10 September 2010


I was raised in a house where butter was hauled out on special occasions to replace the margarine we normally used. It was such a special occasion that there was a whole ritual around hollering "you mean, butter butter? Fancy!" as one of us kids set the table.

I'm not slagging margarine. It's often cheaper than butter. And nowadays it can even taste good — either more like butter, or like olive oil. What a choice. Frankly, butter requires a certain planning ahead, as anyone who has ever tried spontaneous cookie making (ever tried to blend your sugar and cold butter to fluffiness? Good luck!) or spreading cold butter on soft bread can attest. Margarine, of course, can be slathered on soft bread right out of the fridge. 

We don't currently use margarine in our humble abode. Since the majority of the butter we consume is in baked goods, we just haven't bothered to stock both spreads. Our butter dish is a tiny little thing, holding enough to butter about four slices of bread. Frankly, that's all we need, as we're less likely to use it than we are to see it turn rancid from sitting on the counter for weeks on end. If I'm only going to use something sparingly, I'd like the option that tastes best. That's butter!

According to the Mayo Clinic, margarine is actually better for heart health. But even they have to admit that despite advances in margarine, nothing really touches the taste of butter. 

If you've ever wondered why that dish in a restaurant tastes so much better than the one you made at home, it's likely the butter. To "monter au beurre" is an expression meaning quite literally to "mount butter". Whisking butter into a sauce or soup just before it's served gives it a final decadent deliciousness. And let's face it, restaurants are concerned with your taste buds more than your waistline, so they use more butter (and other fats) in their creations that you're likely to ever do at home.

Alas, even delicious, forbidden butter can get a little boring. So here are a few ways to spice up, herb up, and otherwise enhance your butters, including ways to put them to use. Just remember...moderation is always the key! 

In all cases, add the ingredients to 1/4 cup of butter that has been allowed to soften for an hour. Mix well, and then let sit for another hour or two to allow the flavours to mingle. Put in an appropriate serving dish, and voilĂ . 


CHILI BUTTER: 1 generous teaspoon chili powder + pinch of salt
Perfect on corn on the cob, cornbread, and fresh biscuits.

SMOKEY BUTTER: 1/2 teaspoon smoked paprika + pinch smoked sea salt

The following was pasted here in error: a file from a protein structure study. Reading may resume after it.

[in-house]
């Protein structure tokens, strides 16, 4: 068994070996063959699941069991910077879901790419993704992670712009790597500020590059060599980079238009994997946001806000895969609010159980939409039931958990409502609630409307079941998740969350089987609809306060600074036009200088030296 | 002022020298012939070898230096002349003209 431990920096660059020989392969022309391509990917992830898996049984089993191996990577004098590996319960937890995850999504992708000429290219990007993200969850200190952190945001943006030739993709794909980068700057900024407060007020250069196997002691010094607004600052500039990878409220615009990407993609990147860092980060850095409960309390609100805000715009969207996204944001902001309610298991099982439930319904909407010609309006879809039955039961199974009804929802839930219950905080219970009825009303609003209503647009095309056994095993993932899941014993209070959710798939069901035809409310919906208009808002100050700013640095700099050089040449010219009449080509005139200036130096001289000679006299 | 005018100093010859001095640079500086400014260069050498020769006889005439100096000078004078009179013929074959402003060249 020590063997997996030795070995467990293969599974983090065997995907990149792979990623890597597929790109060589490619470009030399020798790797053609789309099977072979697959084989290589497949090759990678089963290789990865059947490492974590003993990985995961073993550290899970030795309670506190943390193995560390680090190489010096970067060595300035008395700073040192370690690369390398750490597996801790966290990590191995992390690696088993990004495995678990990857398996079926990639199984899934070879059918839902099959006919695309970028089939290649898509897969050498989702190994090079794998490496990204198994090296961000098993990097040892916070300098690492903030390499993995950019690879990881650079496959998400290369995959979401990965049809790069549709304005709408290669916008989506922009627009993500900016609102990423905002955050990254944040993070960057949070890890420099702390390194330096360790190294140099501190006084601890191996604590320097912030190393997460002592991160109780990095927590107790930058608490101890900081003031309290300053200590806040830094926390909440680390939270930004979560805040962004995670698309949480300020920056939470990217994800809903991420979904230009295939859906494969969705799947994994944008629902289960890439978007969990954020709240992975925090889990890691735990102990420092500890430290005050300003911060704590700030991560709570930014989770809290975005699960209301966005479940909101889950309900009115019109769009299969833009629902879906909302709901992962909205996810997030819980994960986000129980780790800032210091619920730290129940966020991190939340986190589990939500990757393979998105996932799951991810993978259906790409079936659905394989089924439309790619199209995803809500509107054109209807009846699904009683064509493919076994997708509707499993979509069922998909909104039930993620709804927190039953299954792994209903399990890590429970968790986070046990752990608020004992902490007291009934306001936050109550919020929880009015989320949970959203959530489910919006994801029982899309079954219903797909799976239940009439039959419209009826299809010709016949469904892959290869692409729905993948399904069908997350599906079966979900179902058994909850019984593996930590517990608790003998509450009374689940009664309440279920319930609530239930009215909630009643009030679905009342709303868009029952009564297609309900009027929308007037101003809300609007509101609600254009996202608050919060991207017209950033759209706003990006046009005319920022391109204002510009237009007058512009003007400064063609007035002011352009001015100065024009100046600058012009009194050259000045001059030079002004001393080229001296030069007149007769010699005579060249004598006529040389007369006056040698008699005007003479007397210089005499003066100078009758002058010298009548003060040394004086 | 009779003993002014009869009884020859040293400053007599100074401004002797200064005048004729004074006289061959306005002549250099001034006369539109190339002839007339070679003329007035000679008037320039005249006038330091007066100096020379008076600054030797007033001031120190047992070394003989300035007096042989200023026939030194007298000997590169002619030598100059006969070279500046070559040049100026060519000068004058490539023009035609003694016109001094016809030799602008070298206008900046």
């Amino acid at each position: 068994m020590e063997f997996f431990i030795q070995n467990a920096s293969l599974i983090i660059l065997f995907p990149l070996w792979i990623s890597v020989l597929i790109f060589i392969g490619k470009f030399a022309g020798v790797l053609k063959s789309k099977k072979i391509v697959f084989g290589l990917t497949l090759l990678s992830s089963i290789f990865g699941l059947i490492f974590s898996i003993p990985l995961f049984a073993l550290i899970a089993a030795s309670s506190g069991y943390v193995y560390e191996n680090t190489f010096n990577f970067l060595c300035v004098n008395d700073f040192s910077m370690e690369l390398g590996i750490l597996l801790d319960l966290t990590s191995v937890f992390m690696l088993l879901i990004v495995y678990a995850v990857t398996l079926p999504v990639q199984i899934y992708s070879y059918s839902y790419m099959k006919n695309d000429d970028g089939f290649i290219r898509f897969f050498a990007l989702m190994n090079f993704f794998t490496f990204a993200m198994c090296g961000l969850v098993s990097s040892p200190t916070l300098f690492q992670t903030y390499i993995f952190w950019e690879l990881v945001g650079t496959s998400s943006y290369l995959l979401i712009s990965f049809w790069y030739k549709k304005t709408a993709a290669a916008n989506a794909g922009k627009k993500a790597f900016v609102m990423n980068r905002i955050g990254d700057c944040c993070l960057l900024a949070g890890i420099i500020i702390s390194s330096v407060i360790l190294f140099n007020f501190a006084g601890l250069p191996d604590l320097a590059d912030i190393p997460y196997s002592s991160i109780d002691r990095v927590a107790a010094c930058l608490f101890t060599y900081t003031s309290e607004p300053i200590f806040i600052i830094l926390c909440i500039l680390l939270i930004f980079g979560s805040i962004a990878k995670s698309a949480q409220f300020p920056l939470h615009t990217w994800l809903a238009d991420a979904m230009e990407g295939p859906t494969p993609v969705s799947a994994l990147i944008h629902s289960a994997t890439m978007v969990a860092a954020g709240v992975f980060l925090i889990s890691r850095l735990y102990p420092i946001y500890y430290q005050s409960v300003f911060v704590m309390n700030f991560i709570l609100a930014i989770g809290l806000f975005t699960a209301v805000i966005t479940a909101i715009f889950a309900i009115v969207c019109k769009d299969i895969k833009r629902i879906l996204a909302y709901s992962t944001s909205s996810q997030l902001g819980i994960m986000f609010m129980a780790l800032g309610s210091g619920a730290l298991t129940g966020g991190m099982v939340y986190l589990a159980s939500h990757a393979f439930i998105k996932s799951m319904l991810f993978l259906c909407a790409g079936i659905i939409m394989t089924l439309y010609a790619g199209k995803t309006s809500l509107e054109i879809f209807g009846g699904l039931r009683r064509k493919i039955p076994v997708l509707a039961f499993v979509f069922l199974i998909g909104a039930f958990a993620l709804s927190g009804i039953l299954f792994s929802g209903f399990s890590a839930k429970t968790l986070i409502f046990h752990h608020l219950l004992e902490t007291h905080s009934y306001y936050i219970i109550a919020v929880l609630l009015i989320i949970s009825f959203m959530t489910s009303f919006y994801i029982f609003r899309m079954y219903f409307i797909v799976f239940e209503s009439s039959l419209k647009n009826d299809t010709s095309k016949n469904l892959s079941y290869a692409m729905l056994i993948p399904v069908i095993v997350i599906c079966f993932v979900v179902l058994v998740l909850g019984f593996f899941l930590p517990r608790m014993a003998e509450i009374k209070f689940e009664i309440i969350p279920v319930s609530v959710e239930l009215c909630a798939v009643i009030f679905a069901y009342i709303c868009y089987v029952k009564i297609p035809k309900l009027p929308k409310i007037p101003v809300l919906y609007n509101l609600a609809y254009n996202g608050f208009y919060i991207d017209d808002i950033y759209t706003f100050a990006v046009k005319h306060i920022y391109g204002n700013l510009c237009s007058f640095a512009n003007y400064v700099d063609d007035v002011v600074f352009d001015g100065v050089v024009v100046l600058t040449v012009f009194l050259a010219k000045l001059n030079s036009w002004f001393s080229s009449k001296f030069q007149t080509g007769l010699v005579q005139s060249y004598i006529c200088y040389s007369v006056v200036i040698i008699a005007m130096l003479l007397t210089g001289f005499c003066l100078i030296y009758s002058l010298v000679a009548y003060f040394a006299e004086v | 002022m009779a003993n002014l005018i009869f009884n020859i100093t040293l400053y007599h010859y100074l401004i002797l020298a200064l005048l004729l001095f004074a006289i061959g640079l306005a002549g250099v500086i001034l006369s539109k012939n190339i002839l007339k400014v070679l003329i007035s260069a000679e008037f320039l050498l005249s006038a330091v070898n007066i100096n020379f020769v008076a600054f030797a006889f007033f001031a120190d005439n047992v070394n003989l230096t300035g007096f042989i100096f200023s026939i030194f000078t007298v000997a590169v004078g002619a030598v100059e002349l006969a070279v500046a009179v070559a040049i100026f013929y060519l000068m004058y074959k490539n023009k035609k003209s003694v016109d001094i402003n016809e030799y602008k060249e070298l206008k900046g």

Great for corn on the cob, or try a bit in the mushrooms and onions sauteed to go on top of a grilled steak. 

LAVENDER BUTTER: 1 generous teaspoon lavender + scant pinch sea salt
Ideal added to mashed potatoes, or on the table with the bread basket.

HERBED BUTTER: 1/2 teaspoon dried basil + 1/2 teaspoon dried oregano or thyme + black pepper
Amazing for garlic bread (add 1 crushed clove garlic) or mashed potatoes, or the breadbasket. Drop a small bit into a pot of homemade soup just before you serve it for a truly delectable dish.

GARLIC BREAD BUTTER: 2 or 3 cloves crushed garlic + 1/2 teaspoon basil + 2 tablespoons grated parmesan
Duh, it's for garlic bread! Also great added to paninis or even that mushroom and onion mixture for steaks.

ROSEMARY BUTTER: 1 teaspoon finely chopped fresh rosemary + pinch sea salt + black pepper
Great on the table, or over roasted veggies. Or rub into the skin of an almost-finished roast chicken to crisp it up.

CINNAMON BUTTER: 1/2 teaspoon cinnamon + scant pinch nutmeg
Try it on toast with honey, or throw on your pancakes and french toast before the syrup gets involved.

LEMON BUTTER: generous pinch of grated lemon zest + scant pinch of white sugar
A fresh, sweet treat for fresh muffins, biscuits, or pancakes.

A few tips to make cooking with butter go, well, like buttah: 

Butter burns easily. When cooking butter in medium to high temperatures, you can use oil to raise its smoke point. Just take out a bit of the butter and add either olive oil (for delicate dishes such as garlic shrimp) or canola oil.

If a recipe calls for softened butter, don't melt the butter. Instead, get it out of the fridge, measure off what you need for the recipe, and cut it into small pieces or thin slices.  Set in a relatively warm (but not hot) location to soften for about an hour. Patience, grasshopper.

Keeping butter for a long time — maybe because you picked some up on sale, or you're heading out for a month on vacation? Wrap the butter in plastic wrap, and throw it in a ziploc bag in your freezer. It'll keep for quite a while longer than it would in the fridge.

So go on, try some butter.  Your taste buds will love you. And you might just prove to yourself (if necessary) that butter isn't your enemy. It's just a friend that you have to see in limited doses, or you might find yourself having too much fun together...and one Sunday morning, wake up sitting in a casino in Vegas trying to remember how you got there.

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